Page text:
Thursday, July 3, 2014


This week, the students presented five design schemes that represent a synthesis of ideas coming out of the original twelve schemes. 

The goal of this study was to synthesize, or combine ideas into well-developed schemes.  Last week, the students narrowed the 12 original schemes down to five ideas that would be developed.  This week, the challenge was to develop and refine these ideas into nearly final design studies.  Already there is evidence that students are beginning to consider the realities of building this form as a part of the design process.  One team even constructed a full scale prototype of a construction detail for this review.  Several teams had some very convincing detail drawings.
For the most part, each team was able to combine and develop ideas from the previous ‘round of 12’ studies.  A few of the design projects made some big leaps from the previous study just a week prior.  Where teams struggled a little bit was getting the projects to that NEXT level of detail and refinement that is necessary for us to be able to build these projects.

I find that developing design work is often hard for students to grasp.  I am not sure why this is such a challenge.  Perhaps it is a limitation on my part to effectively communicate the expectations.  Perhaps it is related to the fact that developing work is the WORK part of the discipline.  Or perhaps in this case it is related to the challenges of students working together in large teams, which requires communication and physical presence in the studio. My sense is that in this case it is the latter.  As the group size has increased it has become more difficult to keep everyone on the same page.  This is probably just the nature of trying to do large group project, but I will continue to explore ways to make this team work more effectively.

Here is a look at the results of the schemes as they were presented.
This scheme was a development of some of the ideas begun by the various radial schemes presented in the first critique.  This scheme was well developed, and we all felt that this could be a very buildable and interesting design scheme to pursue.  We liked the way the interior could be used for an outdoor class, while the exterior of the form focused your attention on the adjacent pond.  There were questions as to the refinement of the roof detail, and if it would be as easy to build as the design team thought.  We were not completely convinced about the aesthetic relationship between the base and the roof canopy form, but we did like the dynamic character of the roof.

This scheme was a development of the blocks and ceilings schemes from the previous critique.  We felt that this scheme was the most spatial of the five, and that it effectively created an intimate gathering space.  We were concerned that the scope of this scheme was beginning to exceed the time we have available to execute this with quality.  There was a lot going on in this design, and we felt that maybe it was overly complicated.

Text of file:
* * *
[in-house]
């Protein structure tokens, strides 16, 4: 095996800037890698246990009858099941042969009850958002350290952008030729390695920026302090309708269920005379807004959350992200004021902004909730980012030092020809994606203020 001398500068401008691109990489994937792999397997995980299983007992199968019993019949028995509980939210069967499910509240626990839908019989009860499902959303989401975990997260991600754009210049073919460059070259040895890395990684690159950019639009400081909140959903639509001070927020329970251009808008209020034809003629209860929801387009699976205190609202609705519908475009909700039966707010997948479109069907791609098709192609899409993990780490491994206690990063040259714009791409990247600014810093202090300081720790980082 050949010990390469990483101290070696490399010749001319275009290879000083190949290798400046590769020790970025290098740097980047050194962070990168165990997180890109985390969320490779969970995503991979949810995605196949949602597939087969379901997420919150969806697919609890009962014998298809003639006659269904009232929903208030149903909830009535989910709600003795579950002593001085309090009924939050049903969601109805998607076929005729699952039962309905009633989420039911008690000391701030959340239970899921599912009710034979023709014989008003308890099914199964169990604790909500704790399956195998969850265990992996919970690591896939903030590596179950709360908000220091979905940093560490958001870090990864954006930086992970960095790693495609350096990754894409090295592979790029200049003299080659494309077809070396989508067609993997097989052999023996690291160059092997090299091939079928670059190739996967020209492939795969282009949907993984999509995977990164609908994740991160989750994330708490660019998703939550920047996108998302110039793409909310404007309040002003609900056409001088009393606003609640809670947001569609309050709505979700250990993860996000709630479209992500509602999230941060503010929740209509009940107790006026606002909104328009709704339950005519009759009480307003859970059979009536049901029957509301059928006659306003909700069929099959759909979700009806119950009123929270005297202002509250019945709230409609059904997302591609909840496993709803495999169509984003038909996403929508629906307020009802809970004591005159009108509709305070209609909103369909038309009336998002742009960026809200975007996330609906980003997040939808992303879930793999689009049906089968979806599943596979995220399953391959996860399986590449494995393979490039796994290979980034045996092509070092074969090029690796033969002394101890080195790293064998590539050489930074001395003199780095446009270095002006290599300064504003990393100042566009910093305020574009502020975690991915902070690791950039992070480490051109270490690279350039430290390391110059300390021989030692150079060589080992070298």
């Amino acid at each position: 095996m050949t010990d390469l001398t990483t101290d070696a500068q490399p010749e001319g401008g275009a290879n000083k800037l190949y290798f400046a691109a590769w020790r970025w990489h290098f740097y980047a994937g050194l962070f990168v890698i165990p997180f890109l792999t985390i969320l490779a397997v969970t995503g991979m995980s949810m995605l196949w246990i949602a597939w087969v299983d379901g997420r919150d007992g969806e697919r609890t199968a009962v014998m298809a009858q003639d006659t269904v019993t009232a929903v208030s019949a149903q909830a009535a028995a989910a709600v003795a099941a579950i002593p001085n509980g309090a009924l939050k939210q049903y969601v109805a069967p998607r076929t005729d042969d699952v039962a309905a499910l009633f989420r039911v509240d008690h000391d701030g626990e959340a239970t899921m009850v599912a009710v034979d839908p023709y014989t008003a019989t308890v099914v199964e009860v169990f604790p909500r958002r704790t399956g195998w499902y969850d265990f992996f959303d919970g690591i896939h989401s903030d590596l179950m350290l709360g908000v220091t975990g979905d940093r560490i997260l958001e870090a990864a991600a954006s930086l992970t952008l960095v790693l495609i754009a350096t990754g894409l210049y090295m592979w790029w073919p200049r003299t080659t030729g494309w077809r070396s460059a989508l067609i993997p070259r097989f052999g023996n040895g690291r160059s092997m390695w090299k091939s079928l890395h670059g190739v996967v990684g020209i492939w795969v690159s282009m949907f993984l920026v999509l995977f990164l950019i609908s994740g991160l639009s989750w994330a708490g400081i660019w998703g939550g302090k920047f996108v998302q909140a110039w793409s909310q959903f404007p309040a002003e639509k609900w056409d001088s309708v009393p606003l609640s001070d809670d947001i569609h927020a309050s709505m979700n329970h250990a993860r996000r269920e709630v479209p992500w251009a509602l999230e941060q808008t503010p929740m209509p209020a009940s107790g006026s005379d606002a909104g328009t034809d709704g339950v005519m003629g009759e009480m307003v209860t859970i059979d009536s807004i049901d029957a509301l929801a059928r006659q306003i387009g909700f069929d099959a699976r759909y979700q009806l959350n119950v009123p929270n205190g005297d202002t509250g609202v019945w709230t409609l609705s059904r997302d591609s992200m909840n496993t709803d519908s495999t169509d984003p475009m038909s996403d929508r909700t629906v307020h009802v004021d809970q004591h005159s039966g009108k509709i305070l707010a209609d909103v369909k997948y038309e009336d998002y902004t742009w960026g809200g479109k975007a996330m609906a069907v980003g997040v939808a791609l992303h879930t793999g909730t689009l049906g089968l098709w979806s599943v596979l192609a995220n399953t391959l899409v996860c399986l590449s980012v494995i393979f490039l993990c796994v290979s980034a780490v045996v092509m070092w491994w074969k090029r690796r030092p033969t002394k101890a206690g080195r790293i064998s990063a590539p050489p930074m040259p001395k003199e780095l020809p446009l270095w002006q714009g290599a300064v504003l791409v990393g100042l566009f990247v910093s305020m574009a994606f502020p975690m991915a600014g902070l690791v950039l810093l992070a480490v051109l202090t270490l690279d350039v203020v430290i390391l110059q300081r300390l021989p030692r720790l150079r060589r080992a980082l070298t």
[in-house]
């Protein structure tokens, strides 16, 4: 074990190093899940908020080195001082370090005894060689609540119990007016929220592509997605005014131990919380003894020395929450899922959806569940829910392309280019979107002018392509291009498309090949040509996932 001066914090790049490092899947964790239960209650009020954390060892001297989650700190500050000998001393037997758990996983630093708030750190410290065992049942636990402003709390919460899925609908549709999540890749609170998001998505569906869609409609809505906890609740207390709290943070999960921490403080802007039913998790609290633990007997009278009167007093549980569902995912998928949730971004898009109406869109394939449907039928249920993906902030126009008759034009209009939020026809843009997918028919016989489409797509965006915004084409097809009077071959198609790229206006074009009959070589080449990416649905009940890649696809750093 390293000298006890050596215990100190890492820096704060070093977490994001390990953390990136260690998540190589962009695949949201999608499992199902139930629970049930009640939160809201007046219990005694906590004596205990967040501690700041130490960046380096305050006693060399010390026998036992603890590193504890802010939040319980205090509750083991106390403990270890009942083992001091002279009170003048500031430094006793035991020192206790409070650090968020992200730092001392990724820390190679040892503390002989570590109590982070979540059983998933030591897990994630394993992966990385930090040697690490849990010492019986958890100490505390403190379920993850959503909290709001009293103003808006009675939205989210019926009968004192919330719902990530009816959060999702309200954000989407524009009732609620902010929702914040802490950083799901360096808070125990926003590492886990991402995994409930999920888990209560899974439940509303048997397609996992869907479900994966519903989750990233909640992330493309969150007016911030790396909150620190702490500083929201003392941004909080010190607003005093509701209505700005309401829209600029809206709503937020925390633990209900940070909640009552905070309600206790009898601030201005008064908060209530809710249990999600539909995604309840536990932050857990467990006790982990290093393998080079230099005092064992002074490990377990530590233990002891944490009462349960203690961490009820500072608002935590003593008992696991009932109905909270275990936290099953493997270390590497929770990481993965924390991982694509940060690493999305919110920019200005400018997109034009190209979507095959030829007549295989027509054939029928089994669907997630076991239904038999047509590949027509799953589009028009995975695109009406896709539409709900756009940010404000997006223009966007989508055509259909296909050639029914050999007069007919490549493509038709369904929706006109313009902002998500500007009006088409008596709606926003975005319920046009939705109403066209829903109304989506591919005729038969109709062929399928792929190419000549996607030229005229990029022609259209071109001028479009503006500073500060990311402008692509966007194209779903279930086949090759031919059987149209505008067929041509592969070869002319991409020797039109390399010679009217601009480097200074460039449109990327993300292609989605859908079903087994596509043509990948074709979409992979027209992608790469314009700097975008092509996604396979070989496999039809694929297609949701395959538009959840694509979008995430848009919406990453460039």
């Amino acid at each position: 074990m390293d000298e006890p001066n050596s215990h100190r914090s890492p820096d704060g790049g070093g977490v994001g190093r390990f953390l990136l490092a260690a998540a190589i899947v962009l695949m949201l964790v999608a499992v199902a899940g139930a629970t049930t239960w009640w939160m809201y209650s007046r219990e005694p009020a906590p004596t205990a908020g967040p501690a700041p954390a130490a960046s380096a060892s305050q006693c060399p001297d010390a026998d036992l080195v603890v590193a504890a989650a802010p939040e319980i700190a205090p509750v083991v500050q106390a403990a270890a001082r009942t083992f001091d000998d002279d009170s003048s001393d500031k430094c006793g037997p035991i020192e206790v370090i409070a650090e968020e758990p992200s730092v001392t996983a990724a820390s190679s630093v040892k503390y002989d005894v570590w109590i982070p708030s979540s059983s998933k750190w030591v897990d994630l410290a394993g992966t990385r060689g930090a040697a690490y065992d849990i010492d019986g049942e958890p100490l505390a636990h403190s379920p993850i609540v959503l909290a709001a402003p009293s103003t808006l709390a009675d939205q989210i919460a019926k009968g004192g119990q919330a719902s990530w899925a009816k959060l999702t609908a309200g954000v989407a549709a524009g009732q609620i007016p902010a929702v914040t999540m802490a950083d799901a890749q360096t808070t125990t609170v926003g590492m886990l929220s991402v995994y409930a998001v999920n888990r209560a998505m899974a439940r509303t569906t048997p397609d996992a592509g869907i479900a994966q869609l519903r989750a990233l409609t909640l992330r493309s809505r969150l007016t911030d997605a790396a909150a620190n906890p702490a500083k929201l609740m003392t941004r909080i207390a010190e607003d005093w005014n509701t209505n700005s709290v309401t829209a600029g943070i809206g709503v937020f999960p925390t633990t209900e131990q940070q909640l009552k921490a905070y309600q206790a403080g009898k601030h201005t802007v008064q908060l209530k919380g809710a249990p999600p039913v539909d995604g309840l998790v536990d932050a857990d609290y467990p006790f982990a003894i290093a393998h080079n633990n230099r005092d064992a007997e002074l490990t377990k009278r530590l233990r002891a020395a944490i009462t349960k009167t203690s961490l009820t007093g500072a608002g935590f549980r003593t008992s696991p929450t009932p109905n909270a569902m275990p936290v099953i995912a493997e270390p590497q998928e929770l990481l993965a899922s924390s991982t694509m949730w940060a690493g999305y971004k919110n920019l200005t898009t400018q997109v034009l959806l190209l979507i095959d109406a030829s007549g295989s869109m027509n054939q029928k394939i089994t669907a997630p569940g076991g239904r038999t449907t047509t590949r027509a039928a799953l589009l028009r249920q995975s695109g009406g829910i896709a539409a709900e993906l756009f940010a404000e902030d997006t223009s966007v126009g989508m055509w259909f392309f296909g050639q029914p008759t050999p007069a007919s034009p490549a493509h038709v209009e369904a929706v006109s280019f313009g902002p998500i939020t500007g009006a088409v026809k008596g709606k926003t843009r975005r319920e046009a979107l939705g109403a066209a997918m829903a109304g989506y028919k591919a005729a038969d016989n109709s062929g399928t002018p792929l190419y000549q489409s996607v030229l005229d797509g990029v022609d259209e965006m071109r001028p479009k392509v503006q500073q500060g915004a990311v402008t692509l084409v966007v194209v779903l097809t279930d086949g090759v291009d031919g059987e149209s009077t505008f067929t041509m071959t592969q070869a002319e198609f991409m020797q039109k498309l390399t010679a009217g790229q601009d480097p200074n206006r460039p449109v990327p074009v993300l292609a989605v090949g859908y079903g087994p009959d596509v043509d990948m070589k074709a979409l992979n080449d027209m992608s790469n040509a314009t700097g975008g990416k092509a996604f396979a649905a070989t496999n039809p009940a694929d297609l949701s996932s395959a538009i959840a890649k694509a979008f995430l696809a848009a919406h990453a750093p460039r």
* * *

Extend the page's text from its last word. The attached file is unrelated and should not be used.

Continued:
This scheme was a development and refinement of the spiral scheme from the previous study.  Many students really liked the potential an innovativeness of this scheme.  I was satisfied with the way this scheme had been simplified in plan, however I had serious concerns about how this would be constructed with quality.  The design team had tried to prototype a full scale section, which I very much appreciated, however this design detail model only raised more concerns in my mind about the complexity of this scheme.  Since every bay is unique, this scheme would be a massive undertaking to construct. It is a great scheme for a portfolio, but not the scheme for this class in its maiden voyage.

This scheme is a formally simplified version of the sectional scheme from the previous study.  This scheme was still my favorite, and the one we have ultimately chosen to pursue.  I appreciate the formal control of the profiles.  I like the way the space is created out of stacked sectional bays, and that each section is defined by a continuous form.  I also like the spatial characteristics of this scheme, including the way in which this occupiable sculpture creates unique and very functional seating for students to gather.  This scheme was not very effectively detailed, and now the challenge become to refine and develop the design details based on this overall formal concept.


This scheme was a development on the linear scheme from the previous study.  We liked aspects of this scheme, including a concrete base detail that would weigh the structure, as well as the drama of the roof canopy.  Overall we felt that other schemes were more interesting at this point.  There was also a concern as to the size of this project and the resolution of some of the detailing.

At the conclusion of the critiques we voted – and wouldn’t you know – it was a tie between these two schemes.
The Runner Up
The Selected Scheme
So, for another hour we had a healthy and robust debate on the merits of each scheme.  I was very proud of the student’s ability to have a candid and frank discussion in a professional manner.  This is absolutely the hardest part of design – making decisions – letting go of good ideas – and prioritizing intentions.  In the end, we re-voted, and the sections scheme was chosen to be developed.
The truth is, either of these final two schemes would have been a good choice.  I do think that we made a good decision that will become a fantastic sculptural space on campus for students to gather.  I also expect that we can execute this scheme with quality.
The next step is to REFINE the design and DEVELOP the construction detailing of this scheme.  It is a process.  The final design is due next week.

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